Zamparini is not stupid, he knows he must sell, but he sure isn’t happy about it. He has taken to undermining the integrity of those that are trying to improve Dybala’s career. Of Raiola, and everyone else attempting to lure Dybala away from Palermo, Zamparini said, “[these] are people who are climbing all over him, and he's attracted by rumors and false information. He's a great and intelligent lad, but he's being corrupted by bad influences.”
It’s tempting to believe him at first. After all, agents are notorious for chasing money at the expense of their players’ well beings. Then you remember that this is the same man who said, “I didn’t mean to offend Adrain Mutu when I called him a crafty, little gypsy,” told his players that he will “cut off their testicles and eat them in [his] salad,” and threatened to kill Sampdoria’s president. This is a man prone to exaggeration and manipulation, whose word isn’t to be taken at face value.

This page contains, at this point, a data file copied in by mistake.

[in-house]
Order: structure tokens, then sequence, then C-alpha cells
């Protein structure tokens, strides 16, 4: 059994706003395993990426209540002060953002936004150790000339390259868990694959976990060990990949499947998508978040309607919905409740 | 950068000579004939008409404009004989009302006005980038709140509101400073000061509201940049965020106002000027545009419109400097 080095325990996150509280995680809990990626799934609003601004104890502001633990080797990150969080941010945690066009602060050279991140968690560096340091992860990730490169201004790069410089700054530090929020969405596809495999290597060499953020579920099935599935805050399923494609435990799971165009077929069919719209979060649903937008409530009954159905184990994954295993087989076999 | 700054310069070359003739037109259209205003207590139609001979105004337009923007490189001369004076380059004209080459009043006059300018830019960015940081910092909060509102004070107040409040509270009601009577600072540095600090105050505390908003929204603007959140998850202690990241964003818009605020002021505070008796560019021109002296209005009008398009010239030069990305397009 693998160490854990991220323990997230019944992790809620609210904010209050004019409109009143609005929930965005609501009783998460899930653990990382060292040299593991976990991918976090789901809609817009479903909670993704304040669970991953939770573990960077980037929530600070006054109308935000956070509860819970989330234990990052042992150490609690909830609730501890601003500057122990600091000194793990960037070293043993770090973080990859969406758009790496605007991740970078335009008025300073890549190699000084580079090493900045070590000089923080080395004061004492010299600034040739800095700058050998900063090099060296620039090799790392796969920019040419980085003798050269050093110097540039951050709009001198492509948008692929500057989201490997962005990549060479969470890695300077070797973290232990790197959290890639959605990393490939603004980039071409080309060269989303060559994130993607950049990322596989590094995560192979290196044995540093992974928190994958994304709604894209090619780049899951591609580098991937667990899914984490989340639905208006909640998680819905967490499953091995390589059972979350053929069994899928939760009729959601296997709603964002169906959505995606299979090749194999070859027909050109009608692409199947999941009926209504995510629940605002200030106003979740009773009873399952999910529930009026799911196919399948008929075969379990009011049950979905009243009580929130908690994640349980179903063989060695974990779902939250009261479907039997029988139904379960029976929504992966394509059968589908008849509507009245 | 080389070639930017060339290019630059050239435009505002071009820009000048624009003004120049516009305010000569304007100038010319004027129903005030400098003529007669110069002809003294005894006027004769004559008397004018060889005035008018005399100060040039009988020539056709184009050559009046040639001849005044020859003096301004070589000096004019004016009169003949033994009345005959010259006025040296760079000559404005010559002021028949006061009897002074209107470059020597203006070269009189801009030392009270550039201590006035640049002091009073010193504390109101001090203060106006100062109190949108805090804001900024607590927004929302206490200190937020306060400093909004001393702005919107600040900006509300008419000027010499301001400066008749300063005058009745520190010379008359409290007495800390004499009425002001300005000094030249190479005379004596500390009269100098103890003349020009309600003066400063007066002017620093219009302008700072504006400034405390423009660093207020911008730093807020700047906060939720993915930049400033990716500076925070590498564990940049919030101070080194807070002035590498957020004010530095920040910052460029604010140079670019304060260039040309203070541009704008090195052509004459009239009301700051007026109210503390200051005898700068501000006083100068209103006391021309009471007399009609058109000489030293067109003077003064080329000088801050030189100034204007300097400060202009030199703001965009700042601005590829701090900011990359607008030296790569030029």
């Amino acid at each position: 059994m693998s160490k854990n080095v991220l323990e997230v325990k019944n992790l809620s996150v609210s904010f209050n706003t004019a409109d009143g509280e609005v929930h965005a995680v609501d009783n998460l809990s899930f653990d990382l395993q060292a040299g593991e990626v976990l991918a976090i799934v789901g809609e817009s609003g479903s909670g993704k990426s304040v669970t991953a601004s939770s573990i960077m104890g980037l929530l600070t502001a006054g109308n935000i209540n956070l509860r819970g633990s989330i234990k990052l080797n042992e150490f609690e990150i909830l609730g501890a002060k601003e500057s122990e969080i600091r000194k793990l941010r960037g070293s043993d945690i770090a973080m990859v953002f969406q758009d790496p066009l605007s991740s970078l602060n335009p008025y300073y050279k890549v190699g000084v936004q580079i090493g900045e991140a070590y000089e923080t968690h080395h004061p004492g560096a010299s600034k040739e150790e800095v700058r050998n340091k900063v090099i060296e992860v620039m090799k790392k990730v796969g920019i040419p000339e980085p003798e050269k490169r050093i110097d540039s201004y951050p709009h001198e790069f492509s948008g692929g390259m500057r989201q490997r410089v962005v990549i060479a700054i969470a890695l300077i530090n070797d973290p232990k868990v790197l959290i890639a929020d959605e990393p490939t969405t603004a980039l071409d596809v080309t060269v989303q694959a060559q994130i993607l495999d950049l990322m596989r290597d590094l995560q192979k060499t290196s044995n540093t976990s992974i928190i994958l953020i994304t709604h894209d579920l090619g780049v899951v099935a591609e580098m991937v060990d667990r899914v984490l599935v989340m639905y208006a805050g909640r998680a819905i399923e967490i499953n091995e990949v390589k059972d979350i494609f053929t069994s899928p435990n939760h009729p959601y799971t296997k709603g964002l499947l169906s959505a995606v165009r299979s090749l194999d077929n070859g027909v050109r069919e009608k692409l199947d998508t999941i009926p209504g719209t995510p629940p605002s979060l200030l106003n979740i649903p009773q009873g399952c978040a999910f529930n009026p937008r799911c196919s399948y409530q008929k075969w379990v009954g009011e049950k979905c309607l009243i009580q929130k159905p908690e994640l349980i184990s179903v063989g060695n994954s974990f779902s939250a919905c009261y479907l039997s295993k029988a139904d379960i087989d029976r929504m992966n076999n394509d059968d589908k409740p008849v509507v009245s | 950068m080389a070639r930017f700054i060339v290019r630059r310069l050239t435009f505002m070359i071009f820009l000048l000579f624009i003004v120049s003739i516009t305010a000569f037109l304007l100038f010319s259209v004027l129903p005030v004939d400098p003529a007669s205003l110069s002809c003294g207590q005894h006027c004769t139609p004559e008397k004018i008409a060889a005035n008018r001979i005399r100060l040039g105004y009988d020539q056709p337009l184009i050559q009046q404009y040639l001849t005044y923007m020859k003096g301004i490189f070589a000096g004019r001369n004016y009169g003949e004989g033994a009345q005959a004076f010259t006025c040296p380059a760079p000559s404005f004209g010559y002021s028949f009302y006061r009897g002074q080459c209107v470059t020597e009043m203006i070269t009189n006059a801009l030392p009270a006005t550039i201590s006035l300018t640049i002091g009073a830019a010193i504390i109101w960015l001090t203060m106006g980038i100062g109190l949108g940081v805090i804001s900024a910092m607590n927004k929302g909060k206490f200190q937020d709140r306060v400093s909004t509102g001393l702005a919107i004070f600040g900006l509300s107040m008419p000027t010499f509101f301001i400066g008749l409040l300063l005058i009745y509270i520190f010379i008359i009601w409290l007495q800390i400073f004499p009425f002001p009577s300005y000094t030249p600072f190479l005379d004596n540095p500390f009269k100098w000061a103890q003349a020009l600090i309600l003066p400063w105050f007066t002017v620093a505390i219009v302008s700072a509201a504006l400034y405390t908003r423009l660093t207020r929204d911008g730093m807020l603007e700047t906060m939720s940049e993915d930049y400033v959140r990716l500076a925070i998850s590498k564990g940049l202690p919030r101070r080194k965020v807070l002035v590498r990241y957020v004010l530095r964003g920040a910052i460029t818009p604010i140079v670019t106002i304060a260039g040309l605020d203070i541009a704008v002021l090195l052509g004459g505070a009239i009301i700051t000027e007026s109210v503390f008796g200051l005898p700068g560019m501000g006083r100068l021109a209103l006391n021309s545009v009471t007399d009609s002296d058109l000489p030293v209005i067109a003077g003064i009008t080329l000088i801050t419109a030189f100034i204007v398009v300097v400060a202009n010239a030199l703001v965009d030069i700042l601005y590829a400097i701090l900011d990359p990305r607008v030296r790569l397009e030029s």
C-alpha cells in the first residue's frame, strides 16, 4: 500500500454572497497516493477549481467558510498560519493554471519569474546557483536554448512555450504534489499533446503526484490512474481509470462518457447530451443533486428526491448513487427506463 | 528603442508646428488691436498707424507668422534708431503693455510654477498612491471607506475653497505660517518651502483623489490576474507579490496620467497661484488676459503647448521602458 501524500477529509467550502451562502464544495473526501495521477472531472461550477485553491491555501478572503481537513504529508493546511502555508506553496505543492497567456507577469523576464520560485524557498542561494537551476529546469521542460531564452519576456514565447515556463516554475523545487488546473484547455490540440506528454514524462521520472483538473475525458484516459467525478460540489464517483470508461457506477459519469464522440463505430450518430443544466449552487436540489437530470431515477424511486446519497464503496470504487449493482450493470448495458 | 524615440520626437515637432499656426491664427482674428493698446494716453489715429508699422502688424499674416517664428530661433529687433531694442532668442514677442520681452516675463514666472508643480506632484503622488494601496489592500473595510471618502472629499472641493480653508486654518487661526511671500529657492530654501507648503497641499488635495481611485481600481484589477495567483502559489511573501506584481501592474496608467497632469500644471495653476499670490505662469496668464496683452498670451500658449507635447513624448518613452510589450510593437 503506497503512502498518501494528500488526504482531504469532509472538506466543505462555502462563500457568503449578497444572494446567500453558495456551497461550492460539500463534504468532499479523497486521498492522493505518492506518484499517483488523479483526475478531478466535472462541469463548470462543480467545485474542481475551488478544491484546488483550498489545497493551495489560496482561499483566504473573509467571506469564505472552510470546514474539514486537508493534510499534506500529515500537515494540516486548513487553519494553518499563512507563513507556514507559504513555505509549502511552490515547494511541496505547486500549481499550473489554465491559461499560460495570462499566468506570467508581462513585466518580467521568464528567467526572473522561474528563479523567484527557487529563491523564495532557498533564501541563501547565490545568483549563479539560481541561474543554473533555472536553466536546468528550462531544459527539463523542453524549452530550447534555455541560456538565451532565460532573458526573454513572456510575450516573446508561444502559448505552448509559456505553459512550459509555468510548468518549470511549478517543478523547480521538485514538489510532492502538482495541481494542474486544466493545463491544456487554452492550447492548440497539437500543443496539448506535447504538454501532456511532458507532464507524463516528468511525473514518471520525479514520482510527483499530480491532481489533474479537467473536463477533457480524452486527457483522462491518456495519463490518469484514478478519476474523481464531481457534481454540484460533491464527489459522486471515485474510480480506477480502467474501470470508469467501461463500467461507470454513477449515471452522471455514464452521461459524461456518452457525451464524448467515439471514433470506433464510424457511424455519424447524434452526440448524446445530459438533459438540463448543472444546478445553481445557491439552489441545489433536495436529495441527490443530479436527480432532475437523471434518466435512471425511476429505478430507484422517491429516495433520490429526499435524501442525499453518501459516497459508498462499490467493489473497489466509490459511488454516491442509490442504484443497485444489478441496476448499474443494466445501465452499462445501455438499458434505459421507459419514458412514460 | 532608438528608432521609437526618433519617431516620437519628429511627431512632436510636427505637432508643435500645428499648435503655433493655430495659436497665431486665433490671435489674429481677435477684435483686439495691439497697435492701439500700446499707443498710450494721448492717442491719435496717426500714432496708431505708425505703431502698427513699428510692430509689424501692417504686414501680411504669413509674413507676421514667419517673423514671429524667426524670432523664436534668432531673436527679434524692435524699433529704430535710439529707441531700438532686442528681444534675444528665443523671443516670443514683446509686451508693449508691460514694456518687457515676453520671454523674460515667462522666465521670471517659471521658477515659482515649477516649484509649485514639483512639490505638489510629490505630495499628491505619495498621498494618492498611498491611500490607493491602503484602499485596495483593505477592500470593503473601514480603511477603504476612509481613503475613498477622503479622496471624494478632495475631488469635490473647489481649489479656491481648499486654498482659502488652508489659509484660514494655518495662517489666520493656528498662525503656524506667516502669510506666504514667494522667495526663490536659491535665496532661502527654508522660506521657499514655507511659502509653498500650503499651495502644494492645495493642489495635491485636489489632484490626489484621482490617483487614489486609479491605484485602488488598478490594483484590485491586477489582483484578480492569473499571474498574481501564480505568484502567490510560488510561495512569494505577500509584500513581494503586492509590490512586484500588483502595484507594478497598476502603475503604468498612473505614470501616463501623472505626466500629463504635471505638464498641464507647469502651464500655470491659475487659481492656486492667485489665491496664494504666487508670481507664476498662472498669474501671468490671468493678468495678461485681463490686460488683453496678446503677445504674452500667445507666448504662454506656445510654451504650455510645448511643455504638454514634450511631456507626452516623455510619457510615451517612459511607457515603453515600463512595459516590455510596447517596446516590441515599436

The good news is that Zamparini is reduced to these underhanded tactics because he knows he has no real power, no real say in whether or not Dybala stays or goes. Palermo simply doesn’t have the ability to keep anything close to a world-class player on its roster. It might have towards the beginning of Zamparini’s reign, while it was still in the Champions League, but not today.